Some dogs may suffer from this, baring their teeth or growling at you at mealtime, or if other animals approach their treat.
Dogs that react like this are more likely to do so with a chew bone than with a bowl of dry kibble.
The question is why do dogs react like this, around food, and not in other cases?
It should first be noted that food aggression is a subtype of possessive aggression, which occurs when approaching a place or an item that the dog considers valuable (a toy, his bed, a bone), he then wants to protect it.
Food aggression is divided into 3 severities:
- Mild: Dog will bare teeth and/or growl when approaching food/treat
- Moderate: The dog will snap and/or jump if you approach
- Severe: the dog will bite if you touch or approach its food
The causes are varied and often under a combination of genetic and environmental factors. Genetics can cause them to react in a certain way (aggressiveness, fear, kindness). The environment will determine their reaction, if they don't want to share, if there is a negative history around the item in question, or if they have lived in an environment in the past where food was not abundant and where aggressiveness allowed them to survive.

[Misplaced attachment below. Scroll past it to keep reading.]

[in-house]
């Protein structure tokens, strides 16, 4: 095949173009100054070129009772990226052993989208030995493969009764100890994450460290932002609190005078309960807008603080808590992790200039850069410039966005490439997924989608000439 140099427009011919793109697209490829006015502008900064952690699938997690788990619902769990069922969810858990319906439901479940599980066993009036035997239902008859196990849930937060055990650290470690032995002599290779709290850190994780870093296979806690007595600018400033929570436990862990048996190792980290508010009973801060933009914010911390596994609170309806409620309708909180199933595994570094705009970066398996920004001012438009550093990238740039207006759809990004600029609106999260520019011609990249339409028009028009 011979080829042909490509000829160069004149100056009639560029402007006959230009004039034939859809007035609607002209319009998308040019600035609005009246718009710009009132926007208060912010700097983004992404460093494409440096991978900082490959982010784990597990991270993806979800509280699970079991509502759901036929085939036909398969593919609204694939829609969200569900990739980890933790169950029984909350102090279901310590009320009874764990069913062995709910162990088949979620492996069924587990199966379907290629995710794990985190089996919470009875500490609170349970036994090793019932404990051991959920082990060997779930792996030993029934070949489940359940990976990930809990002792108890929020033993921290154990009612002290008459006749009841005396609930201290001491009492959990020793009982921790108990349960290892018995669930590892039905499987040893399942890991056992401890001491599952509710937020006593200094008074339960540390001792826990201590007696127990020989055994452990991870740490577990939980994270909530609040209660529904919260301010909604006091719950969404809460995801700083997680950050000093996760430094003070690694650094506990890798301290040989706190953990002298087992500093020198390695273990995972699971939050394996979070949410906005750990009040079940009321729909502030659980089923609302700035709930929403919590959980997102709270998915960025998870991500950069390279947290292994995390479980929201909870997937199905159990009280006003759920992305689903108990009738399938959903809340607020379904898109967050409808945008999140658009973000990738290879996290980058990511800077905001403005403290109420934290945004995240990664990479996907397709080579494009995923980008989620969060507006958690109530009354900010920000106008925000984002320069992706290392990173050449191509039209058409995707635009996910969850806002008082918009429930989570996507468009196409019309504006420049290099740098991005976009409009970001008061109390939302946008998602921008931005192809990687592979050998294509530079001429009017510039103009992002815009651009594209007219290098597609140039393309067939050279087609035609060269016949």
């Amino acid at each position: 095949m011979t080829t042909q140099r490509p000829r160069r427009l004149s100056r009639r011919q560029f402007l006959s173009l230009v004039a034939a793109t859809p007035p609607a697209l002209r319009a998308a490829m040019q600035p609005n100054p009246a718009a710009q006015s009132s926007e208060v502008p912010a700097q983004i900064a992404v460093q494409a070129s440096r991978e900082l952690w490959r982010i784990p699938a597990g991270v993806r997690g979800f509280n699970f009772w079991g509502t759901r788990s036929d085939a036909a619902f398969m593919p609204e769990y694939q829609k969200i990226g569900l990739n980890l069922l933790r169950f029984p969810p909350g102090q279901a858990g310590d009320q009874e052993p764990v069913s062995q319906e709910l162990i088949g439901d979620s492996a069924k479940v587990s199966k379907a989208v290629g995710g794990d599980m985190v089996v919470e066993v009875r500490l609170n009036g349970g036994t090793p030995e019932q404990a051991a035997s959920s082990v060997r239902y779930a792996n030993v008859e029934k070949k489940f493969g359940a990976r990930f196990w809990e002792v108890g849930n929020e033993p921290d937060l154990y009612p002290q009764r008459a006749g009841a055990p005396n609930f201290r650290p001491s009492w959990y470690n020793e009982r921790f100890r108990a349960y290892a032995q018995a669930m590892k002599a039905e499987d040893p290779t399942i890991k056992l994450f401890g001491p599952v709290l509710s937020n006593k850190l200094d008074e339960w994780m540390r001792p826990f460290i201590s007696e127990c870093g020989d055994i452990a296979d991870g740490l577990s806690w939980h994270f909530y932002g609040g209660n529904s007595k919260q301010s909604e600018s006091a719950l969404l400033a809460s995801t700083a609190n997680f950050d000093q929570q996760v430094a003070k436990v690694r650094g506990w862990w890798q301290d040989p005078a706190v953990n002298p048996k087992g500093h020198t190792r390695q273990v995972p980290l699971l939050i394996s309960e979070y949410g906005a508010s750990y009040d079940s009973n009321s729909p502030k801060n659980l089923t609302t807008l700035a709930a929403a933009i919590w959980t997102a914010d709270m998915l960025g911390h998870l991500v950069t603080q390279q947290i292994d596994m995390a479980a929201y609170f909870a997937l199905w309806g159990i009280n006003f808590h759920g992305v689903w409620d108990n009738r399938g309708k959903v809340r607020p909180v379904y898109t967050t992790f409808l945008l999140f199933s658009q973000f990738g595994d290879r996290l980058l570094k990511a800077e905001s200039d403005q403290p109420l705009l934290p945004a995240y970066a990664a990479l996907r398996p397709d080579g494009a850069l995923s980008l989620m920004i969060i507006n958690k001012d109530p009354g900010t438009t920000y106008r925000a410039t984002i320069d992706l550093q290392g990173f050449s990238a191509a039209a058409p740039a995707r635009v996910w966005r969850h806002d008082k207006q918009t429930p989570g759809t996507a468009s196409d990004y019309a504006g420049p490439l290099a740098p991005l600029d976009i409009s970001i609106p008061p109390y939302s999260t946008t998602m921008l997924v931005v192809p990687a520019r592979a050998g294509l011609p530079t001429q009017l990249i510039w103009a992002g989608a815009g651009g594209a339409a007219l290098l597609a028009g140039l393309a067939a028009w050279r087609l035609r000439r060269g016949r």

In any case, food aggression can appear in all dog breeds.
How can you limit or even stop this behavior?
Some will tell you to just not approach your dog when eating, that's not really a solution because you're just avoiding the problem.
You will need patience and practice, the dog must first approach you easily when you offer him a treat. He must understand that you are the person who will provide food and that he must trust you.
Get him used to you being close to his bowl at mealtime, your dog must accept your presence, not to take away his meal, but to accompany him. We accustom our dogs from an early age to accept that we put our hands in the bowl when they eat.
Respect is key, make sure your dog eats comfortably in a quiet place.
Make him work to be rewarded afterwards. Sitting, waiting and eating on your orders will serve as a reward for his work.
Establish a routine, with fixed meal times, your dog will eventually understand that the food is coming and there is nothing to worry about.
Hand feed your dog. In addition to limiting aggression, this will allow you to form a special bond with your dog.
In case of too severe aggression, do not hesitate to contact a dog trainer.
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